# Probabilistic Nano-Mechanics Based Theory of Quasibrittle Structure Strength, Lifetime and Fatigue

UVS
11. Juni 2010

Prof. Zdenek Bazant

Im Rahmen der SFB528-Seminarreihe wird Prof. Zdenek Bazant (Northwestern University) am 21.07.10 um 11:10 Uhr im Willers-Bau, Zellescher Weg 12/14 (WIL/A317/H) einen Vortrag zum Thema Probabilistic Nano-Mechanics Based Theory of Quasibrittle Structure Strength, Lifetime and Fatigue halten.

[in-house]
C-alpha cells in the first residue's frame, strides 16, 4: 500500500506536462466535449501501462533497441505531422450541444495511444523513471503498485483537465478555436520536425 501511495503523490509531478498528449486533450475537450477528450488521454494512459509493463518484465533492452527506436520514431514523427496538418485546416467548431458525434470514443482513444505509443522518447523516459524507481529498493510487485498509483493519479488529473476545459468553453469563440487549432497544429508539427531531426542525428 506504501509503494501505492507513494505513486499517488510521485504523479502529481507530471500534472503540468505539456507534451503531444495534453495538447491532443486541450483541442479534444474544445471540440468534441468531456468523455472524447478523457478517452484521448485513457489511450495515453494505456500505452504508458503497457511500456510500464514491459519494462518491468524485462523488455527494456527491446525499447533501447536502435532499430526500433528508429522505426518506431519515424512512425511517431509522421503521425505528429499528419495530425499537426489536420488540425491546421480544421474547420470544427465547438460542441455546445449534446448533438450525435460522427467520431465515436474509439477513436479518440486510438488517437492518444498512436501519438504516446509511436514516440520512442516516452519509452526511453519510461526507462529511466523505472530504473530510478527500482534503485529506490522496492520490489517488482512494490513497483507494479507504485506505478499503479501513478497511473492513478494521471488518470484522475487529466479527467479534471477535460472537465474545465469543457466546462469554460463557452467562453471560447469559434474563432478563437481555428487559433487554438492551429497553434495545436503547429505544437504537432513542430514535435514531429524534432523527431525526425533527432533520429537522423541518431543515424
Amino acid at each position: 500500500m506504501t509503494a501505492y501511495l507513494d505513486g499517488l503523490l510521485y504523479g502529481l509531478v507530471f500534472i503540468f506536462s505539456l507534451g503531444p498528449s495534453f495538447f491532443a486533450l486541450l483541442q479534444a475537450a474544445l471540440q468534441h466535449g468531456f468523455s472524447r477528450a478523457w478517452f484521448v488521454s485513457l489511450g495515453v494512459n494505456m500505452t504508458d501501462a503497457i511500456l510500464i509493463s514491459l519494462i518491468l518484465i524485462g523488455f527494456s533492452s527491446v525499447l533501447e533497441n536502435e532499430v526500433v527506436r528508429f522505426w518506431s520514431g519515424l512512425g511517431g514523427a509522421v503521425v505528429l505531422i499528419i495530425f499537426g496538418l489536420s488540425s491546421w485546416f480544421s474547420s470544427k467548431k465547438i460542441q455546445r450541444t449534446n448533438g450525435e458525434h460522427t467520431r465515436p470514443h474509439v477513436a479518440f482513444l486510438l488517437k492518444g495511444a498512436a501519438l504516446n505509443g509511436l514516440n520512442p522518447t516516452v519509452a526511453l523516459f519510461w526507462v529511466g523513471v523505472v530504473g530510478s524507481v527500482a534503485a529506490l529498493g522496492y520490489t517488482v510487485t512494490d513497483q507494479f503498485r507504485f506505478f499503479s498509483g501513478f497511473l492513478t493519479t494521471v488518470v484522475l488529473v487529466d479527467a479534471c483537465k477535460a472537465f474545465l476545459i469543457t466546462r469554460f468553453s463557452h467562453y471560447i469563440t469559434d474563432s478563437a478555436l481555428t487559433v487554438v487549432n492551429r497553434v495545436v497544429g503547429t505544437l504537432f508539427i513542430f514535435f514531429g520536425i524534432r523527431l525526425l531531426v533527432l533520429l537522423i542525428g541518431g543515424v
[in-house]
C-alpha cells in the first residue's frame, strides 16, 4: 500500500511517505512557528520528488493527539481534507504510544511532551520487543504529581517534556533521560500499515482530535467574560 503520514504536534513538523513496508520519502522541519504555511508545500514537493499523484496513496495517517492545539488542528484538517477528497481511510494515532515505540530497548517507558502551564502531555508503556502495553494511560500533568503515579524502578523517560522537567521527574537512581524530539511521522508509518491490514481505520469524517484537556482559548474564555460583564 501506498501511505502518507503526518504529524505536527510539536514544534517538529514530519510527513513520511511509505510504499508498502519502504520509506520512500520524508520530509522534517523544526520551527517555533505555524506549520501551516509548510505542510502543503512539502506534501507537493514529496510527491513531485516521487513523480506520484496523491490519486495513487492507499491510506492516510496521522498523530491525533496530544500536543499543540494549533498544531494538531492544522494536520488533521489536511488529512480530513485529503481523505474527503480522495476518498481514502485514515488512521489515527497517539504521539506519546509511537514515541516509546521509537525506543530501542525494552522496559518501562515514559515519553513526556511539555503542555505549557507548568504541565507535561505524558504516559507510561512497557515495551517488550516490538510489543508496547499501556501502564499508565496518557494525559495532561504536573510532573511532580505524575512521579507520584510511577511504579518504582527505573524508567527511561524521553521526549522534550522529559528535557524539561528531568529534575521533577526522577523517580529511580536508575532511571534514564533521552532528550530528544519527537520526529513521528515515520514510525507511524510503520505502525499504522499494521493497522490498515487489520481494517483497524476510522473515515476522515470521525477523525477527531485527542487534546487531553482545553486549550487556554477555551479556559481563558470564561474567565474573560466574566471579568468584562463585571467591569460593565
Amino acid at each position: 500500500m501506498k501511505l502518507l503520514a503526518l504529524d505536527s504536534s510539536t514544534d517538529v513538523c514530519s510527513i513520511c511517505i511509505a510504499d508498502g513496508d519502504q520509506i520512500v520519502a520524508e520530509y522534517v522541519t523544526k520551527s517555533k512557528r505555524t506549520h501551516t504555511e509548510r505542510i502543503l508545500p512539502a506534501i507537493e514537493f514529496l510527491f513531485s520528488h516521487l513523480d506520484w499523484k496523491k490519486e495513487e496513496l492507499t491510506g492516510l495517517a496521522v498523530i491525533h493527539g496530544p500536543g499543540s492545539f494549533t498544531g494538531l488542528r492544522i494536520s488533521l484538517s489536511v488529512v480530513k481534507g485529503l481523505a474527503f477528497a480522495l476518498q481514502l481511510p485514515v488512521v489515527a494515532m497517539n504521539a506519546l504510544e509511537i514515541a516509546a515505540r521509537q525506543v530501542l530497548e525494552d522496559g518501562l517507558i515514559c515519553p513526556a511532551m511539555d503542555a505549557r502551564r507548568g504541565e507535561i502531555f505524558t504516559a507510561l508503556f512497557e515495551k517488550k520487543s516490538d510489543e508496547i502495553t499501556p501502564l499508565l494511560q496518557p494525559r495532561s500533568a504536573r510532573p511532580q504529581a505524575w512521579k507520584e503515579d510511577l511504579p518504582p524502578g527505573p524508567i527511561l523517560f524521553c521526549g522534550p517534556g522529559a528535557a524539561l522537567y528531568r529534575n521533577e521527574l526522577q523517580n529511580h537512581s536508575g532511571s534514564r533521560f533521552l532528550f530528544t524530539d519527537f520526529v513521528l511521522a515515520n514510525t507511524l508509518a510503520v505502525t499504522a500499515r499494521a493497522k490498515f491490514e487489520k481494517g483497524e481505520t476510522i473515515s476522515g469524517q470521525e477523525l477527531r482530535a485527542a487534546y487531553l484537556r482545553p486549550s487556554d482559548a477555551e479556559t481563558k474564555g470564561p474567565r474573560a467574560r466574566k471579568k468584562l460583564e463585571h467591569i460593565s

Abstract: The size effect on structural strength and its statistical distribution is a complex problem for quasibrittle materials because their failure behavior transits from quasi-ductile at small sizes to brittle at large sizes. These are heterogeneous materials with brittle constituents in which the inhomogeneinty size is not negligible compared to the structure size. They are exemplified by concrete, as the archetypical example, fiber composites, coarse-grained ceramics, rocks, sea ice, wood, bone, foam, masonry etc., and all brittle materials at the micro- or nano-scale. The lecture begins by reviewing the statistical and energetic size effect on the mean strength of quasibrittle structures. Based on the frequency or probability of nano-crack jumps and multiscale transition to material scale, the type of probability distribution of structural strength is shown to depend on the structure size and geometry. On the scale of the representative volume element of material, the probability distribution of strength is found to be Gaussian, with a remote Weibullian tail. For increasing structure size, the Weibullian portion gradually spreads into the Gaussian core and, for very large sizes, the distribution becomes purely Weibullian. Presenting an atomistic derivation of the power law for creep crack growth, it is further shown that a similar change of distribution occurs for structure lifetime. Numerous experimental results and well as numerical simulations support the theory. One practical consequence is that the safety factors for large quasibrittle structures, e.g. concrete structures, airframes or ship hulls made of composites, and ceramic micro-devices, must depend on their size and shape. Another is that the lifetime can be predicted from tests of size effect on the mean short-time strength and of creep crack growth rate. The theory is also extended to the size dependence of Paris law and Basquin law for fatigue fracture and statistics of fatigue lifetime. An interesting mathematical analogy that facilitates assessment of lifetime of new nano-scale high-k dielectrics is pointed out. Finally, the implications for computer analysis of failure probability of large quasibrittle structures are pointed out.